UK Cyber Defences Bolstered For Olympics
The Olympics are now only seven months away and will reportedly enjoy ‘unprecedented’ cyber security
The Olympic Games will begin in London in just seven months time, and will reportedly be protected by ‘unprecedented levels’ of cyber security.
This is according to Prime Minister’s national security adviser, Sir Peter Ricketts in an interview with the Times newspaper.
He told the newspaper that Britain’s online defences will be boosted to “unprecedented levels” during the Olympics.
The Olympics are set to start in London on 27 July, and the UK government is apparently taking the threat to the games, both physical and online very seriously. Indeed, it has recently emerged for example that 23,700 security guards will be hired, which according to some media reports could lead to the games exceeding the government’s proposed £9.3 billion budget for the games.
Sir Ricketts reportedly said the British Government, as well the security services, are braced for millions of cyber security incidents. He also reportedly said that a special security unit including experts from GCHQ will monitor networks during the Games.
And it seems that the Government is right to be concerned about the level of online threats to the Olympic games. Apparently at the Beijing Olympics in 2008, there was an alarming 12 million such “cyber security incidents”. This was despite the fact that China is protected by its so called “Great Firewall of China”.
In the UK however the online world is much more open than China, and this could presumably lead to a higher number of attacks for the London games. To stop this from happening, the Government has reportedly already begun work to tighten the security of it networks. This includes joining up relevant government departments and conducting exercises.
But what exactly are the potential cyber threats to the Olympic games?
Well according to the Times at least, officials are particularly worried about cyber extortion rackets aimed at hotel and ticket booking companies. These extortion rackets would threaten to take down websites until a “ransom” is paid.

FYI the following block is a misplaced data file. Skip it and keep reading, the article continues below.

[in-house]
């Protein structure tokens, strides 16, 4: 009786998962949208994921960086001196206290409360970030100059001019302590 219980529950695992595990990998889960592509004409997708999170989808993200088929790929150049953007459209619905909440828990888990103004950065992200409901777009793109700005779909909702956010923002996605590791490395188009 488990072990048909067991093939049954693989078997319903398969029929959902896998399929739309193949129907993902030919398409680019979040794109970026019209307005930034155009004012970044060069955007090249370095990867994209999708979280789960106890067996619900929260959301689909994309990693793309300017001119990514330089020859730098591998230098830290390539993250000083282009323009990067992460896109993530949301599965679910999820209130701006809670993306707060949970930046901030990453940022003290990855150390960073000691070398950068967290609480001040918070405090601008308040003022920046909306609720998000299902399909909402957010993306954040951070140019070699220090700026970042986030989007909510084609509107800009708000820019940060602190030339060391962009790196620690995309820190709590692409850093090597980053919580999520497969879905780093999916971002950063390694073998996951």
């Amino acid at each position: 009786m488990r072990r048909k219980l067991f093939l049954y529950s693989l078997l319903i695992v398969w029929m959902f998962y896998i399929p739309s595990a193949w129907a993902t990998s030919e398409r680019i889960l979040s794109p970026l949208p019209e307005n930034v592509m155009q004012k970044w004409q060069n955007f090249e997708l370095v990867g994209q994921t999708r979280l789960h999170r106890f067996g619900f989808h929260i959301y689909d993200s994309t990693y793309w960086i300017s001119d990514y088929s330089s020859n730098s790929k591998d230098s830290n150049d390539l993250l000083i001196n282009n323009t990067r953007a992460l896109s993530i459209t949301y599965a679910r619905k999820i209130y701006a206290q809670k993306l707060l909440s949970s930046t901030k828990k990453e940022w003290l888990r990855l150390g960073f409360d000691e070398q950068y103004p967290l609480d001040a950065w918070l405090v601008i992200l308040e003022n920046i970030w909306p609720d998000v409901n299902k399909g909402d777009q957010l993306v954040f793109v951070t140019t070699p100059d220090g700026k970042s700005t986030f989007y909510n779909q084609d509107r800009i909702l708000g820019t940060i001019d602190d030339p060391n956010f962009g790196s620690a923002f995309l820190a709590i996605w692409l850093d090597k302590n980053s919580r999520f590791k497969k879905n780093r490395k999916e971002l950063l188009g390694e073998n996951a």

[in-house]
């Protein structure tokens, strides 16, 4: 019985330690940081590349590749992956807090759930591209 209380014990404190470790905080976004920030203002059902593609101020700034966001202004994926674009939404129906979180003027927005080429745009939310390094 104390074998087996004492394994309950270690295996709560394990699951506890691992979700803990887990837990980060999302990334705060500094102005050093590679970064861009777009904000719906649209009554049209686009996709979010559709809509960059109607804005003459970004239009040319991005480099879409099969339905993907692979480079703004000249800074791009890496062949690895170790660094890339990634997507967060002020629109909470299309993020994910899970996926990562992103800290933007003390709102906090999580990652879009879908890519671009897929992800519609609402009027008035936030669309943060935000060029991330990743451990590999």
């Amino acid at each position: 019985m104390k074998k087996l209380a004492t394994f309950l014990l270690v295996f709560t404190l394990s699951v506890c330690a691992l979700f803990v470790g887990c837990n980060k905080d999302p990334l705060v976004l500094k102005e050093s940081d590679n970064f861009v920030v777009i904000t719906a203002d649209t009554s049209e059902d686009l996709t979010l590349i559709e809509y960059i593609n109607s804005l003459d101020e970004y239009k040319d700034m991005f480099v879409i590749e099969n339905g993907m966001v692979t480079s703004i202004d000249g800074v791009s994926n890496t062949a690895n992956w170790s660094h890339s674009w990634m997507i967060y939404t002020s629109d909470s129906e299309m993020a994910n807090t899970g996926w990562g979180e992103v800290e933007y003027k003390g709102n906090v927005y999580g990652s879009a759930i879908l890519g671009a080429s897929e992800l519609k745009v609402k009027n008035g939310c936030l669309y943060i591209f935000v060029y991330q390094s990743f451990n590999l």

Meanwhile the UK has been slowly building up its cyber arsenal to counter well organised cyber attacks against the country itself.
In June the UK Ministry of Defence created a joint force command unit, that integrated the MoD’s cyber warfare and military intelligence units. In May, the British government also acknowledged it had begun work on a “toolbox” of offensive cyber-weapons to complement its existing defensive capabilities.
The Government has already committed £650 million over the next four years to build stronger cyber defences. This is because Britain is under constant attack from hackers, and last year 1,000 potentially serious offensives were blocked.
Indeed in October Major General Jonathan Shaw, the head of the Ministry of Defence’s cyber security programme, warned that hacking by foreign governments and corporations is regularly putting British companies out of business.
He also said that Britain may lose its position as one of the world’s leading hi-tech manufacturers unless companies improve their cyber security. However a PricewaterhouseCoopers report found that companies in the UK are expected to spend almost £3 billion on measures to protect their systems this year.
This came after it was revealed that cyber crime costs the UK economy £27 billion annually, according to a report written by the Office of Cyber Security and Information Assurance and information intelligence experts Detica.